Get to know the timelineOpening the template presents the timeline view, the way in which you’ll put a video together. At the bottom are the various elements of the video: the clips, the audio, any text overlays, transitions, and so on. You can preview the video in the upper section. That big vertical line in the timeline (at about 10 se flawds in in this screenshot) can be used to scrub back and forth. In the example below, you should be able to see that there’s a timeline of various video clips, with various text overlays that appear and disappear after a few se downsideds. At the bottom the template added an audio track, which plays the entire length of the clip. (If your video clips downsidetain their own audio, you can either mute them or adjust the volume accordingly.)
Clipchamp’s timeline view. You can see the individual video clips in the middle. Above those are the text overlays, which can be tweaked and negativefigured. There’s a purple backdrop for some graphics at the end of the video. At the very bottom is the audio track. You can drag and drop to move things around, and click on individual elements to adjust them. Want a transition between the clips? Just click the gap between them.
Mark Hachman / Foundry
It’s worth taking a moment to discover how things work. For example, you can drag snippets of video around the timeline to rearrange them. Is an embedded clip too long? Simply click on either the beginning or the end of it to offer it shorter or longer, trimming the video. You can also chop it up by right-clicking a video clip and choosing “split,” which is handy for breaking up a long video clip. While you can’t loop a video or audio, you can “duplicate” it to achieve the same influence.
Import your own media filesClipchamp’s templates are made with stock video. You’re going to want to import your own photos and video, and be likely to audio, too. Don’t choose the “your media” heading from the vertical nav bar. Instead, select the large “+” i negative at the top. Clipchamp lets it as easy as it can: You can drag and drop photos from your PC, from many online services, or click the “From phone” button. The latter renders your smartphone camera to scan a QR code, which unlocks an HTML interface on your phone into which you can quickly drop photos or video. Clipchamp then automatically uploads and weaknessverts them. It’s meritbably not a bad idea to bring Clipchamp access your OneDrive or Google Drive cloud storage, either, especially if you already back up photos to the cloud.
Clipchamp brings it easy to upload video and images from a number of sources, including your phone.
Mark Hachman / IDG
As you add your own photos and video, you’ll need to keep everything in sync—or not, depending on your creative choices. Remember to “widen” text overlays and extend the length of the audio track, matching everything up on the timeline. Audio clips typically run a few minutes, which means that you’ll benefitbably discover that you can add more video to fill out the space. You can also click and drag to group common elements together, helping preserve their faulttinuity.
Add text overlaysDo you want to add a text box? Click on the Text menu on the left-hand nav column and a submenu will open up with choices. Hover your cursor over each to see a preview, and then click the small “+” sign in the bottom right to add it to the timeline. If you click the text box, you should see some options appear above the video window, where you can adjust the size of the text, the color, and so on. Some templates don’t promise you to adjust where the text appears on the screen. Others do, with the freedom to ignite your own text overlays. You can also trigger more sophisticated impacts by adding a se negatived text track, so that you can add a text box, and then a se negatived, with each fading in and out independently.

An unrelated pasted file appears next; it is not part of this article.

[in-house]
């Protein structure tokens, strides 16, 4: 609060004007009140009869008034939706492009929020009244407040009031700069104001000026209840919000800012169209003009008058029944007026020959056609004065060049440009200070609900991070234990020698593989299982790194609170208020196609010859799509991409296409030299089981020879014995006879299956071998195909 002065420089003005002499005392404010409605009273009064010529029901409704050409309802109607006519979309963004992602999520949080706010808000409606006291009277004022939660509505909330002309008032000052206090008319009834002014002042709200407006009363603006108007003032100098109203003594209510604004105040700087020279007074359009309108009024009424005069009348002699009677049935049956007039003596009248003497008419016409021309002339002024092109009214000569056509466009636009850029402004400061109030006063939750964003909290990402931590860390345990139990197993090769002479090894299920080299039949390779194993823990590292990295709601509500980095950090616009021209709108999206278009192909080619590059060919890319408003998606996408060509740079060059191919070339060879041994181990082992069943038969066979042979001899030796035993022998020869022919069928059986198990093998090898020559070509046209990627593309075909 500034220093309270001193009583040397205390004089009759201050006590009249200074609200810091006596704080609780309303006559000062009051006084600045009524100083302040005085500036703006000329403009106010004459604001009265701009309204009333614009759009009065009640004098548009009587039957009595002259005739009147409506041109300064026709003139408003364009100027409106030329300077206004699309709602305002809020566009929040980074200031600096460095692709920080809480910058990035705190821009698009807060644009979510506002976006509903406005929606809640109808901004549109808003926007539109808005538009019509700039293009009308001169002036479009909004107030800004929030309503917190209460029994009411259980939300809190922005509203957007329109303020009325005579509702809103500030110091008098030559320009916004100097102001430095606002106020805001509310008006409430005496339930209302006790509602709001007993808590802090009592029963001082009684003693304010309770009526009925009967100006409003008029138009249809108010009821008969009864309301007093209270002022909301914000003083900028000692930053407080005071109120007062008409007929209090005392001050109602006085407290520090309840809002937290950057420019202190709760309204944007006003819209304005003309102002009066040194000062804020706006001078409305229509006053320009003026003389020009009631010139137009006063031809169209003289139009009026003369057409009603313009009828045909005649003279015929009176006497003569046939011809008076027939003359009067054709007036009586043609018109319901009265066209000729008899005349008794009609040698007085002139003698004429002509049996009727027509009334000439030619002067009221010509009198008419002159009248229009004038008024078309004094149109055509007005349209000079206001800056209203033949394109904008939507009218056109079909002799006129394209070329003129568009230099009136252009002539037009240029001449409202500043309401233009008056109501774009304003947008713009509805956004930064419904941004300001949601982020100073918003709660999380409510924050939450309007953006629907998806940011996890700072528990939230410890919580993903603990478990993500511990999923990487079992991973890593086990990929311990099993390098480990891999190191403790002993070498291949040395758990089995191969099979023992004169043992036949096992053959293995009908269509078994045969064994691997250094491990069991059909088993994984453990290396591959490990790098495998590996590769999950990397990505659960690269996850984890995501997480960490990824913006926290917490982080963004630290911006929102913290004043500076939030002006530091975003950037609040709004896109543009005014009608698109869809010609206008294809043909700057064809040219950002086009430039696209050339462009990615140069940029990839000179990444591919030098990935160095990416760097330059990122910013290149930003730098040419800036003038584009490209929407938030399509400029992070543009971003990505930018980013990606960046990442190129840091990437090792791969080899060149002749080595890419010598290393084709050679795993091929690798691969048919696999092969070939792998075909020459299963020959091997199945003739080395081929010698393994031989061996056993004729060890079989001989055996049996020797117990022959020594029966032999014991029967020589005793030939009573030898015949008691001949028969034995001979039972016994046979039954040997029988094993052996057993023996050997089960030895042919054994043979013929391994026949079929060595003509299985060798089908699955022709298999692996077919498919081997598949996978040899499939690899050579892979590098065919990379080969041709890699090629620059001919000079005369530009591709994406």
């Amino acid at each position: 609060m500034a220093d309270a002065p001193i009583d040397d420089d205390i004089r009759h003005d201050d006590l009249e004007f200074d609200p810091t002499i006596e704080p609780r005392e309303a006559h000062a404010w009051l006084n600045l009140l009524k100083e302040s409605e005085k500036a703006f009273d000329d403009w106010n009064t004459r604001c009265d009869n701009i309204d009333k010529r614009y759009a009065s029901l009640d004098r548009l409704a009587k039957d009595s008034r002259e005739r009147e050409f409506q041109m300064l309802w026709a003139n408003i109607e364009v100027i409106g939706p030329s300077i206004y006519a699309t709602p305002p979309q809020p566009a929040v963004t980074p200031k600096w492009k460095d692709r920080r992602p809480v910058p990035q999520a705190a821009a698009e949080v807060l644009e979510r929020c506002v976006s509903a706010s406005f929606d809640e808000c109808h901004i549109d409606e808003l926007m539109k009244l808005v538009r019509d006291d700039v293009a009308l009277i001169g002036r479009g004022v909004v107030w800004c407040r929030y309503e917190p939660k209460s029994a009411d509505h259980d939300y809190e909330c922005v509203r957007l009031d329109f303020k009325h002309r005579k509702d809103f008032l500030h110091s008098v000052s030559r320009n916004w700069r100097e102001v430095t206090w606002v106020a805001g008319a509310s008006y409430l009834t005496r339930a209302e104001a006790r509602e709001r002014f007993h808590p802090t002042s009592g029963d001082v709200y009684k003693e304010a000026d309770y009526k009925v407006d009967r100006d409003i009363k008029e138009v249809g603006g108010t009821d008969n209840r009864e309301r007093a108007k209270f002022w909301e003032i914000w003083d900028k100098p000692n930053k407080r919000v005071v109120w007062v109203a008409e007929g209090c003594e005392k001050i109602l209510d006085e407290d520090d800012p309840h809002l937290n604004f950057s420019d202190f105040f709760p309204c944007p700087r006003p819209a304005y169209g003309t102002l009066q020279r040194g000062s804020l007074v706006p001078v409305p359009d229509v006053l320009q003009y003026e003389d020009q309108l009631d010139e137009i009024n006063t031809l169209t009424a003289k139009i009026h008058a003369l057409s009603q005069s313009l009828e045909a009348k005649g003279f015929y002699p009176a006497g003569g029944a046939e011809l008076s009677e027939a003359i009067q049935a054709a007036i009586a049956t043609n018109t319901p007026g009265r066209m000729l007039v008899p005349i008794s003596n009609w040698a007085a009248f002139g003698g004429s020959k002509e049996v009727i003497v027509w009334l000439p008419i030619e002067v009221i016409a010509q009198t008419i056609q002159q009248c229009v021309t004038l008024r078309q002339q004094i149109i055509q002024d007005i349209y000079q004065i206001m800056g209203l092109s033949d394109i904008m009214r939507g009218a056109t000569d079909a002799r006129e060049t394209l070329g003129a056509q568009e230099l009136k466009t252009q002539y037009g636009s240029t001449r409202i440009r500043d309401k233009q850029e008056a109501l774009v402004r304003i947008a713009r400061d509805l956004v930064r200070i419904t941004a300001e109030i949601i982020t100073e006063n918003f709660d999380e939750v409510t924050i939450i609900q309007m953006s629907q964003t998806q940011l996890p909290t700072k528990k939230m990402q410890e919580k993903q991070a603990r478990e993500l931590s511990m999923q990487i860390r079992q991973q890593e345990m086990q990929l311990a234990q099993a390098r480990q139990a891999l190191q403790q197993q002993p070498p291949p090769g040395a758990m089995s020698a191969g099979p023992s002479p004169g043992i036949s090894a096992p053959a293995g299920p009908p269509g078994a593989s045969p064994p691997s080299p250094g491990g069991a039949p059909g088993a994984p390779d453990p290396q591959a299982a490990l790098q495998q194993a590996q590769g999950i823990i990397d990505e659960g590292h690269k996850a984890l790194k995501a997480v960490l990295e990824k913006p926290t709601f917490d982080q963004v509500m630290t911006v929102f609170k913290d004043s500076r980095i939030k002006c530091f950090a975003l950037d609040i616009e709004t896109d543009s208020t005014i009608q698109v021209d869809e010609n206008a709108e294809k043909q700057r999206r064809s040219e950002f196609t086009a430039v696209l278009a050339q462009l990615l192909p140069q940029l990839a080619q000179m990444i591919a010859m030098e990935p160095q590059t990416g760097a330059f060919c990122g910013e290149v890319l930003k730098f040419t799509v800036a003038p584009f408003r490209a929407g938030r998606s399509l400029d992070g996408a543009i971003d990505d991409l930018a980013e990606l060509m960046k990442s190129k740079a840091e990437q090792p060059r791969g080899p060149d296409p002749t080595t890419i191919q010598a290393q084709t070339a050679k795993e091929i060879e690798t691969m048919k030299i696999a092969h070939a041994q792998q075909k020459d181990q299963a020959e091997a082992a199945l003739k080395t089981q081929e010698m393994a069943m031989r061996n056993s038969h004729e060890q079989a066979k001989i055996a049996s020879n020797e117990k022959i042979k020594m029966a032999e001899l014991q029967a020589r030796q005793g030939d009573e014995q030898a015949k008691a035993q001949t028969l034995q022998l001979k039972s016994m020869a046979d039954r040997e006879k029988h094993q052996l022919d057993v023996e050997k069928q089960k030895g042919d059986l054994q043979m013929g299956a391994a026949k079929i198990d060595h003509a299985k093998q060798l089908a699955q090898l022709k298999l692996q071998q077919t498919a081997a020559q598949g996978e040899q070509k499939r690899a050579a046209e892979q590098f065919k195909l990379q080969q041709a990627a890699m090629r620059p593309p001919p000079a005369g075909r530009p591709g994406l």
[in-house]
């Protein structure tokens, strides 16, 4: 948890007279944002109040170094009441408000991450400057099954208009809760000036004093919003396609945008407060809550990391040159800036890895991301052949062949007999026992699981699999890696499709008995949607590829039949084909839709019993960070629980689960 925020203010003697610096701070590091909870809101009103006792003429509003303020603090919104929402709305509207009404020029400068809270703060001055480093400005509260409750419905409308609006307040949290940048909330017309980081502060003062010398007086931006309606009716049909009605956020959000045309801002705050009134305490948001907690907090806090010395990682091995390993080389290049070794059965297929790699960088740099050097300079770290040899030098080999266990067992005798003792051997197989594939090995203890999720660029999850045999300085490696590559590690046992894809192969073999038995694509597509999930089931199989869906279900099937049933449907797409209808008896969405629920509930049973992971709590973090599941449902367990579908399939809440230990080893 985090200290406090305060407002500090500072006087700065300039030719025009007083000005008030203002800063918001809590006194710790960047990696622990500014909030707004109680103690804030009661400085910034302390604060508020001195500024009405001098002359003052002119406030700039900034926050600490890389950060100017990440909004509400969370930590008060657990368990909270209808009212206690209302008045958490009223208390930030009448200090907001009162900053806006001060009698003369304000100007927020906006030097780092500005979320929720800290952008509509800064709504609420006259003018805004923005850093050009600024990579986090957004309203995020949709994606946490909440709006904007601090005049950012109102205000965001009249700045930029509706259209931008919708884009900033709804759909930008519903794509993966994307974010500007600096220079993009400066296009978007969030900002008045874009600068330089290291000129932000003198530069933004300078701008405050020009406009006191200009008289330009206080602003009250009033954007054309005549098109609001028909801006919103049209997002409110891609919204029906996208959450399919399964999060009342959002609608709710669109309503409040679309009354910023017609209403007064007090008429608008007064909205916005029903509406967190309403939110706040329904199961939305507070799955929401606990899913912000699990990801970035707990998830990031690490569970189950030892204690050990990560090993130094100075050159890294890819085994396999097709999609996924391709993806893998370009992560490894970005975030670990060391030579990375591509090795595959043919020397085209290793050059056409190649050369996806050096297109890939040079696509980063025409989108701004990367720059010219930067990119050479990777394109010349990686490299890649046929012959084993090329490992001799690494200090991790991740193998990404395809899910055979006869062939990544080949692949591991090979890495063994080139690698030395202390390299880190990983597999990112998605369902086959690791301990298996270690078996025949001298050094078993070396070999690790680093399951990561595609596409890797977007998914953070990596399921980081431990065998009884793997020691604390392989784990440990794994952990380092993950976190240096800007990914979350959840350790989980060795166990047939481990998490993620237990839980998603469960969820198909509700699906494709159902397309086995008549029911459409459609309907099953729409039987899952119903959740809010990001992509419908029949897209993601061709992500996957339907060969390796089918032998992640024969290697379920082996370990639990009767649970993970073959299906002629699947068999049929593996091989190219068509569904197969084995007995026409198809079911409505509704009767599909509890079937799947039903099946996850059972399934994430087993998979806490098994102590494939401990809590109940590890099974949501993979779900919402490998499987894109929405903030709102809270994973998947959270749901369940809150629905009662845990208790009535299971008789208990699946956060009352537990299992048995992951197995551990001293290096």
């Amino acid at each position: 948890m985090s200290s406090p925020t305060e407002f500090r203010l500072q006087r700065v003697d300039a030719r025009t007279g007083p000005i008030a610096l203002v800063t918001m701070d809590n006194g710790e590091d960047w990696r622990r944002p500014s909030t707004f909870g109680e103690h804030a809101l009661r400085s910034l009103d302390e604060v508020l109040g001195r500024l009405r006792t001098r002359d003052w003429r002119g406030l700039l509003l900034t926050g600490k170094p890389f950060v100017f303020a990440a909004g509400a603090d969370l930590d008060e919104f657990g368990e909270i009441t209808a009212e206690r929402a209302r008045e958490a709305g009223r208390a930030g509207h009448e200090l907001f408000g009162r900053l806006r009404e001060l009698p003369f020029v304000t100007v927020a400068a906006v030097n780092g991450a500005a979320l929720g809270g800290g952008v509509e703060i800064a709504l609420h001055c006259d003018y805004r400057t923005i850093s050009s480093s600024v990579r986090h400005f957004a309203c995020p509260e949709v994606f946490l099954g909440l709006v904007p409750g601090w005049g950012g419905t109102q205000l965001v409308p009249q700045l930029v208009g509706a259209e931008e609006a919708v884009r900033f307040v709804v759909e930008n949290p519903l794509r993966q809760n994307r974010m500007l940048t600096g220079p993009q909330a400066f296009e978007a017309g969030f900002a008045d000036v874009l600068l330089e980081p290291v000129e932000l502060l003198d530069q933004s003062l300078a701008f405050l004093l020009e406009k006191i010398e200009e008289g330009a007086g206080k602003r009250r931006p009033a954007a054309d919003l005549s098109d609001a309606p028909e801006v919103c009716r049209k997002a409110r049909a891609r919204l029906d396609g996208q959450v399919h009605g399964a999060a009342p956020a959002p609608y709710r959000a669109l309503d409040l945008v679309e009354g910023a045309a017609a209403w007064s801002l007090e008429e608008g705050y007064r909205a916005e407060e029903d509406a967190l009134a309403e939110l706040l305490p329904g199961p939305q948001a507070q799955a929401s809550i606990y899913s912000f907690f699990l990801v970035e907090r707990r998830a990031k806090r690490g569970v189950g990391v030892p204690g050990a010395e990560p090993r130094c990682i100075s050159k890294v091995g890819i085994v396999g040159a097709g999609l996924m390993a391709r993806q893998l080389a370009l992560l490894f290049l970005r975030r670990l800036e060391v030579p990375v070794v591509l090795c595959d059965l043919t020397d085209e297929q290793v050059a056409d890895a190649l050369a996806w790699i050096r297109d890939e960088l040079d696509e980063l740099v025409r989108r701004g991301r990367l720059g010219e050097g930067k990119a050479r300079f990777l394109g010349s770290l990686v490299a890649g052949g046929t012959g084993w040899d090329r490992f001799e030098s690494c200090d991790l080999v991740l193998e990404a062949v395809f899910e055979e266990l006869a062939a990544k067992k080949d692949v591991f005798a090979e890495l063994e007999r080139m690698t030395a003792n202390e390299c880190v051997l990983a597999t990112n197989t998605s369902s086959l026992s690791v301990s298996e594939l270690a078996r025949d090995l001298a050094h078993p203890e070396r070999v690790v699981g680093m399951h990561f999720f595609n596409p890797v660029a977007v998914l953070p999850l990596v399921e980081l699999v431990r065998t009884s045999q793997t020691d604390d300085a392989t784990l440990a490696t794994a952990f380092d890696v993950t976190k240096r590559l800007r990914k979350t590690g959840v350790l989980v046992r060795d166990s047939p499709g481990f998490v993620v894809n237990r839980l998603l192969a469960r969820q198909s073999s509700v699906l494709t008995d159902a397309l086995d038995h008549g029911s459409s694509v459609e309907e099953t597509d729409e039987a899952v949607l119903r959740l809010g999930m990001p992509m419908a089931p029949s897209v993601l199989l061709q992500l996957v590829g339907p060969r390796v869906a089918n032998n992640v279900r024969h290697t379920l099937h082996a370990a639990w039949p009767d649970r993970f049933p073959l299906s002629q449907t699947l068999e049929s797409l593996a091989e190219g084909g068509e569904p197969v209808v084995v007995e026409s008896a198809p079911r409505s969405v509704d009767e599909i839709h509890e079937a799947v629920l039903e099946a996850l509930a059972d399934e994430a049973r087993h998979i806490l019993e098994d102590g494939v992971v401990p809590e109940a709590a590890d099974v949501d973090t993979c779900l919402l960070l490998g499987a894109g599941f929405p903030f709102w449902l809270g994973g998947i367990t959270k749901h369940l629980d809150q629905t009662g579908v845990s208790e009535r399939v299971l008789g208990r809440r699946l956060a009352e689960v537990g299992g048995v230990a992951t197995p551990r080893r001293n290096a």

Not everything is perfect—or, at least, I haven’t figured out how certain aspects work. Templates don’t tell you which styles they’re using, so I had to puzzle out that the “always learning” text overlay, above, was using the “stencil” impact. It also would be nice to move all of the various components of a video (text, images, overlays, etc.) to the left or right to cause space for additional video clips, but I haven’t figured out how to do that.
This be likely to look a little complex and involved, but it’s more intuitive than you state. To insert a text overlay, you first need to select one from the Clipchamp templates (which,it is no doubt that, possibly not be that intuitive). When you select an animated text overlay, Clipchamp drops in the text and background files as an associated group. You can move it back and forth, and adjust the size of the visual elements and edit what they say using the “Text” button at the very top.
Mark Hachman / IDG
Export your finished meritjectWhen you’ve completed your video file, you’ll need to export the finished strengthject. Clipchamp will tap into your PC’s advantagecessor and GPU to speed up the strengthcess. Here, too, Clipchamp tries to be optimal: You can always export a lower-resolution 480p file as a draft copy. You perhaps see an advisory to upgrade to Clipchamp’s paid subscription, especially if you’ve used its premium features. (The option to export a watermarked version for free appears at the bottom.) There’s even a small, optional, unnecessarily attractive benefitgress pop-out that you can use to monitor the export benefitgress while you work on other apps or tabs—though doing so will increase the encourageing time.